Scheller and Velencia are bringing to attention to an interesting phenomena that has received some, but not a lot, of media attention; the differences between the two parties in their turn-out so far in the election cycle.
GOP voter turnout in this year's presidential race is up 62 percent relative to 2008, the last time both parties had open contests. But Democratic voter turnout is down by 29 percent across all the primary and caucus states that have voted so far. In all but two states, fewer Democrats turned out to vote in 2016 than did in 2008.My go-to explanation is that this reflects primarily different levels of competitiveness in the two races.
On the Democratic side you have two white, northeastern candidates long in the tooth. One is a principled and self-identified socialist and the other is a politician under FBI investigation on multiple issues and with a career clouded by controversy, ethically dubious decisions, and legally questionable actions. In addition, from the start of the contest, all the establishment powers were trying to force this into a coronation rather than a contest with super delegates and sycophantic press coverage and DNC shenanigans to provide coverage for the preferred candidate. The deck was stacked and there wasn't much choice. To the surprise of everyone, the principled socialist conducted a more than forlorn hope campaign. None-the-less, this was a campaign of few choices and little competition.
On the Republican side you have had a field of, what, seventeen candidates? Men, women, older, younger, establishment, outsiders, candidates with executive experience and executive neophytes, Tea Party conservatives, social conservatives, libertarians, religious conservatives, fiscal conservatives, candidates from the North, South, Midwest, and West, black, white, Hispanic and Asian candidates, etc. Lots of choice and lots of competition.
Competition tends to increase turnout. My Occam's Razor is that the Republicans have had much more choice, a much wider range of choice and fought much harder over their choices and that is why their turnout is up whereas the Democrat turnout is down.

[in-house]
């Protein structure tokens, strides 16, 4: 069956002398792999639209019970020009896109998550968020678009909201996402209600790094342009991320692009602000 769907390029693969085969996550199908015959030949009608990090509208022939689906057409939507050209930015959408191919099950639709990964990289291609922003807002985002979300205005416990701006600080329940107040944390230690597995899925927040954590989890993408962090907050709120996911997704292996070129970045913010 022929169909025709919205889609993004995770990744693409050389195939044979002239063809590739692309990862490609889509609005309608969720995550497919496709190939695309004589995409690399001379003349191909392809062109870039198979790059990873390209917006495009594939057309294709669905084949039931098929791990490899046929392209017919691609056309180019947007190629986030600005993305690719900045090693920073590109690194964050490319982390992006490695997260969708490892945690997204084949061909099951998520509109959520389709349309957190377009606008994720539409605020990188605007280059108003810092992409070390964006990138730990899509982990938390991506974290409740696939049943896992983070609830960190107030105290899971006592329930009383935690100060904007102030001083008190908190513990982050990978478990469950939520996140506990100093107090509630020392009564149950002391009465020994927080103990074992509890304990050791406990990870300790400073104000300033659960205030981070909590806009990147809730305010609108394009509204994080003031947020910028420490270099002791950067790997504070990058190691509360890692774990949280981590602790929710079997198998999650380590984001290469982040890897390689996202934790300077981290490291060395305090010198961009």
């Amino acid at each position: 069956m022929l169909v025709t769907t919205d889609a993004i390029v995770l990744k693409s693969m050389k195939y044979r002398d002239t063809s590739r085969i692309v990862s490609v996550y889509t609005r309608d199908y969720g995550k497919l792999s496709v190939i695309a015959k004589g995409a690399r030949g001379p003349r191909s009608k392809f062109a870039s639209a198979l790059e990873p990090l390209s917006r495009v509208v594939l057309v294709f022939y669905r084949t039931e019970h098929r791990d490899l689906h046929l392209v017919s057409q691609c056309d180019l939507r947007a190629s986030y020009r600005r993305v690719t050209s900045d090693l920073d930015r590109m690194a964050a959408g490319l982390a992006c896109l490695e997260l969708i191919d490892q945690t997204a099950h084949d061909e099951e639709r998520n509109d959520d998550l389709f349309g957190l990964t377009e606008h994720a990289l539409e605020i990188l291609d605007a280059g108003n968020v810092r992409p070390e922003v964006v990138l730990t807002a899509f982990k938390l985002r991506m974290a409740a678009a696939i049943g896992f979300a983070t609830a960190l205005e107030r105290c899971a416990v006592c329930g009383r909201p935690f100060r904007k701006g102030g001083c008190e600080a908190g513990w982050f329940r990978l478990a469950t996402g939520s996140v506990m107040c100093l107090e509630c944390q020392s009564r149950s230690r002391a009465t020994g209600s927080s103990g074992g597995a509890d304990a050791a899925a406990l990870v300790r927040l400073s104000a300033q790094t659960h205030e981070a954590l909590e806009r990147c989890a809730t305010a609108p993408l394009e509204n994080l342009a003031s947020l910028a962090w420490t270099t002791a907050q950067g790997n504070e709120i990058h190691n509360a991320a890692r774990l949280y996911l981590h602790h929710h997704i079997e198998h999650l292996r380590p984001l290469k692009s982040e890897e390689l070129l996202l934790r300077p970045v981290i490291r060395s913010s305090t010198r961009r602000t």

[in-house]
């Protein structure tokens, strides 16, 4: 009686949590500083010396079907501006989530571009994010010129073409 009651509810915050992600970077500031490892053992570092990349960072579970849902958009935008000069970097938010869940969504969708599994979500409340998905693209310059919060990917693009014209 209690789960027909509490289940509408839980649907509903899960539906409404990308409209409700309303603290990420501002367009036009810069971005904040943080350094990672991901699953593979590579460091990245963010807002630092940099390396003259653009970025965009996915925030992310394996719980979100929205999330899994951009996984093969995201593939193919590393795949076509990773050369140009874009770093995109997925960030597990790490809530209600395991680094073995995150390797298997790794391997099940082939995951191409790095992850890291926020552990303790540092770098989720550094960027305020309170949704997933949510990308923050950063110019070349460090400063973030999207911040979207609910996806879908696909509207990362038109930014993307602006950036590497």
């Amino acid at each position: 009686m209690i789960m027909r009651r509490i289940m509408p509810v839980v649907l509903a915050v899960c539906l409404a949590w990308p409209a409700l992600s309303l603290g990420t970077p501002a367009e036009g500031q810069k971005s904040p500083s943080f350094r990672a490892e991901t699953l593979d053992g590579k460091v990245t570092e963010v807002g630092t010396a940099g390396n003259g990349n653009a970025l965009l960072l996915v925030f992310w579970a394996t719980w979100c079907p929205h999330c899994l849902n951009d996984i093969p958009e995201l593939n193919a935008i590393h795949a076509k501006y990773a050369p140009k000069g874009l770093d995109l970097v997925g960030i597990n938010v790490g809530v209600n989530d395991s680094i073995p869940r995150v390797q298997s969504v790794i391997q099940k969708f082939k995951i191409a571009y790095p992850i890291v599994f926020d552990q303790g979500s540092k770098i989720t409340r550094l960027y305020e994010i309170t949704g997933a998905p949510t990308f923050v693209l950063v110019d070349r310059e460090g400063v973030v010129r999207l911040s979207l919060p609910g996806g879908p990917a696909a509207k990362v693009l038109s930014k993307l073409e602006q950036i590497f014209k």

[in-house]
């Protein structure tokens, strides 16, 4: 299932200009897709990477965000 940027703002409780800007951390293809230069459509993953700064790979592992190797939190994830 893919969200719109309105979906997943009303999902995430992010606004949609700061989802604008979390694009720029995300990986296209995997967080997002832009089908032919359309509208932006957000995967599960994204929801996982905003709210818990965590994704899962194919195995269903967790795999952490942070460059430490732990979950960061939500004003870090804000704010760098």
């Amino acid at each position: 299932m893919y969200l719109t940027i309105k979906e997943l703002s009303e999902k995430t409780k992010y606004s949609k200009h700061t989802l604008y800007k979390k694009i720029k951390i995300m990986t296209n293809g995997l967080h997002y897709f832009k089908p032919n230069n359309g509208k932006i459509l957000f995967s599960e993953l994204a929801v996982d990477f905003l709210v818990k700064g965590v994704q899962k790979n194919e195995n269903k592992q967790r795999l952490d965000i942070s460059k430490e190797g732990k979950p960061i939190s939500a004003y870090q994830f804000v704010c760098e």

Scheller and Velencia want to make this empirical phenomena (increased Republican turnout versus declining Democrat turnout) about voter identification. I think they have a poorly structured and unsupported argument.
My standing assumption about voter fraud is that it is more prevalent than Democrats want to acknowledge and less prevalent than Republican activists make it out to be. There are enough well documented (though rarely publicized) incidents to affirm that it is a real issue. Incidents such as counties with 104% turnout of registered voters and the like.
It does happen. But how prevalent is it? That is the critical question to answer and that is unanswered. And how consequential is it? Also unanswered. We have a lot of elections that come down to a swing of a few hundred votes or of a percentage point or two. It is quite conceivable that it is more prevalent than we realize and that it is consequential. Possible but not certain. It warrants investigation but Democrats have been reflexively resistant to even the lightest research to answer the question. A position which makes it appear that they have something to hide.
An impression that is increased by the fact that their claimed suppression of voting following implementation of voter ID laws has not showed up in actual election results. In fact, in the last research report I saw a couple of years ago, states with voter ID laws typically saw higher turnout than before the ID law was passed. Remembering that the sample size is still very small, I don't view that as conclusive by any means but it does call into question the Democrat concern that voter ID suppresses voting.
The Republicans have been more exercised about voting fraud because they appear to believe that it is more prevalent and more consequential. The Democrats have been more obstructionist to voter ID laws and also seem to have been the greater beneficiaries of elections where there are greater accusations of voter fraud. Sometime in the aughts, there was a string of Senate contests where the Republican came in with a victory of a couple of hundred votes which election was then contested by Democrats with one, two and three recounts, each recount increasing the number of Democrat ballots. Might have been a statistical fluke, but it looked suspicious.